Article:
The Regional District of Nanaimo board has awarded a contract for marine pipe replacement work at the Greater Nanaimo Pollution Control Centre.
Directors voted last week to award Opus Dayton Knight a $742,000 engineering services contract for work related to the replacement of the Five Fingers marine outfall.
“There will be construction services as part of this, so they’ll do the engineering design, they’ll tender that, they’ll evaluate the proposals from the contractors that come in and then once the contractor starts working on site, they will ensure that they’re constructing the outfall to the specifications within the contract,” said Sean De Pol, district manager of wastewater services.
He said the work will consist of replacement of an existing pipe with future flows being taken into consideration. The work will be complicated, said De Pol, and will involve pipe being floated and sunk into place.
Being that the work will take place in an environmentally sensitive area, there will be consultation with Ministry of Environment, Fisheries and Oceans Canada and other agencies to ensure construction adheres to environmental requirements.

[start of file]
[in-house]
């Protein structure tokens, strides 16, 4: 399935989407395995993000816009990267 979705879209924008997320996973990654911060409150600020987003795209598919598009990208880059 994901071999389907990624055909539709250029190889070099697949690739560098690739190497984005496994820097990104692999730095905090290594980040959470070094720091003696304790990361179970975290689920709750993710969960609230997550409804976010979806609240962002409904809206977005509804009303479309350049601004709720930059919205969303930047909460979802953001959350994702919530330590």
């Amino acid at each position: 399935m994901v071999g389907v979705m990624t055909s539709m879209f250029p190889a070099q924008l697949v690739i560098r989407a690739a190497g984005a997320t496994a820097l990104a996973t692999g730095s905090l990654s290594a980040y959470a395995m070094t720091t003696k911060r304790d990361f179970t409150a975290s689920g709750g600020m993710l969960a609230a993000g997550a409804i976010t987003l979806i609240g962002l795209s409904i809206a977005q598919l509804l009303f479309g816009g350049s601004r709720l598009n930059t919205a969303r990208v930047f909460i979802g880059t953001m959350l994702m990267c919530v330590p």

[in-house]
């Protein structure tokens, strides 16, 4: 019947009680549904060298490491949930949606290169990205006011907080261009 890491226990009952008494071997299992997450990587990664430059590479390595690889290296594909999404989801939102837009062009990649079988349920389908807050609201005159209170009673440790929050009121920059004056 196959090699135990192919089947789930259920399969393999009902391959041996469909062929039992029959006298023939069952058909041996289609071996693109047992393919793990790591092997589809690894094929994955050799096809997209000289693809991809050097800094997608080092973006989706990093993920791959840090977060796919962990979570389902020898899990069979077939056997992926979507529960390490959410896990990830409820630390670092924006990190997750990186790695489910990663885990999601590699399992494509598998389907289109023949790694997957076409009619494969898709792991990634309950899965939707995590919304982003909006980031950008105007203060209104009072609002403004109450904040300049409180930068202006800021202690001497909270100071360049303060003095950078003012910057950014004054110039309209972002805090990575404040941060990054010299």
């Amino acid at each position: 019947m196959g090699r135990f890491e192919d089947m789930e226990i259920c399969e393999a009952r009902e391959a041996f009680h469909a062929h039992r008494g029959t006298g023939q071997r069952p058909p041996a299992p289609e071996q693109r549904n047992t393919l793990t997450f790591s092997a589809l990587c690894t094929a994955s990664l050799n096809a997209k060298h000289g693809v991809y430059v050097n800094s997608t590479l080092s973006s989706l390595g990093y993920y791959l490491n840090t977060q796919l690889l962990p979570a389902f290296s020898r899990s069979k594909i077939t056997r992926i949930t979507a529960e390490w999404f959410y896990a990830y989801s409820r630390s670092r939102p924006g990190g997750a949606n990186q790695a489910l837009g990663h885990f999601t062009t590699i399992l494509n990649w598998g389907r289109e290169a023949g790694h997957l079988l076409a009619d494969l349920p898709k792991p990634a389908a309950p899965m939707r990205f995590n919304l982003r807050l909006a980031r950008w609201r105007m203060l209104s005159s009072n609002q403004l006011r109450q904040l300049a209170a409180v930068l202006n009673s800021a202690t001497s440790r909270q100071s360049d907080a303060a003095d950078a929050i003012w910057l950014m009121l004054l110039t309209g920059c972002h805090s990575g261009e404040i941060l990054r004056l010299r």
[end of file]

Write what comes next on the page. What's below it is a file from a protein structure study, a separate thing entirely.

“We have qualified professionals that we’ve hired and they will propose what’s going to be constructed and how it will protect the environment but we still need approval from those (government) agencies to say that they accept that, so they will have some input into ultimately what is constructed,” De Pol said.
The regional district is planning to begin construction in 2015 but a lot of preparation is needed in a tight time frame.
“We want to meet the best tides, which are during the summer, and best weather, so if we miss that window, which will mean that we’ll really need to have the construction contract awarded late-spring/early-summer, we’re going to be out by an entire calendar year,” said De Pol.
Last year, the board awarded a $240,000 contract to Aecom to oversee a land pipe replacement project, which is currently taking place.
Of the $742,000, 50 per cent will come from development cost charges and the remainder will come from general reserves.